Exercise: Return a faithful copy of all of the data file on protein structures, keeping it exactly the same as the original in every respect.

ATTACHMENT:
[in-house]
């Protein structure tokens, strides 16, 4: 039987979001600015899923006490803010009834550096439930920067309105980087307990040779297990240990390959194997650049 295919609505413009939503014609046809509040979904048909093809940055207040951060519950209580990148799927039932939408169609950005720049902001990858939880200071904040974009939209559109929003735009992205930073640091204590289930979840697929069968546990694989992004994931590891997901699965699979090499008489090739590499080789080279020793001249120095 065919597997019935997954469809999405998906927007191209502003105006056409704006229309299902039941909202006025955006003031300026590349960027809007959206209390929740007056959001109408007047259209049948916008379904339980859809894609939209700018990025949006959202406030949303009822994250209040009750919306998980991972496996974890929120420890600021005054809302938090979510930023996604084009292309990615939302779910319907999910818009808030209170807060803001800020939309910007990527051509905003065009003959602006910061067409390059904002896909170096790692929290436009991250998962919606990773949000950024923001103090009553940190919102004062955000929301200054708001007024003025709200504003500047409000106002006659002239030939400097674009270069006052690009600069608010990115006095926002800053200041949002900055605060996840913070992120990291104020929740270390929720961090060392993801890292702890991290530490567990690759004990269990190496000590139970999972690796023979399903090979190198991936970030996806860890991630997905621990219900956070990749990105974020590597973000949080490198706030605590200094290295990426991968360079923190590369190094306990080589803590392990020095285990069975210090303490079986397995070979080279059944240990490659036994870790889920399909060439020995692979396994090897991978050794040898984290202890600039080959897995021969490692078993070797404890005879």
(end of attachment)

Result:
[in-house]
């Protein structure tokens, strides 16, 4: 039987979001600015899923006490803010009834550096439930920067309105980087307990040779297990240990390959194997650049 295919609505413009939503014609046809509040979904048909093809940055207040951060519950209580990148799927039932939408169609950005720049902001990858939880200071904040974009939209559109929003735009992205930073640091204590289930979840697929069968546990694989992004994931590891997901699965699979090499008489090739590499080789080279020793001249120095 065919597997019935997954469809999405998906927007191209502003105006056409704006229309299902039941909202006025955006003031300026590349960027809007959206209390929740007056959001109408007047259209049948916008379904339980859809894609939209700018990025949006959202406030949303009822994250209040009750919306998980991972496996974890929120420890600021005054809302938090979510930023996604084009292309990615939302779910319907999910818009808030209170807060803001800020939309910007990527051509905003065009003959602006910061067409390059904002896909170096790692929290436009991250998962919606990773949000950024923001103090009553940190919102004062955000929301200054708001007024003025709200504003500047409000106002006659002239030939400097674009270069006052690009600069608010990115006095926002800053200041949002900055605060996840913070992120990291104020929740270390929720961090060392993801890292702890991290530490567990690759004990269990190496000590139970999972690796023979399903090979190198991936970030996806860890991630997905621990219900956070990749990105974020590597973000949080490198706030605590200094290295990426991968360079923190590369190094306990080589803590392990020095285990069975210090303490079986397995070979080279059944240990490659036994870790889920399909060439020995692979396994090897991978050794040898984290202890600039080959897995021969490692078993070797404890005879």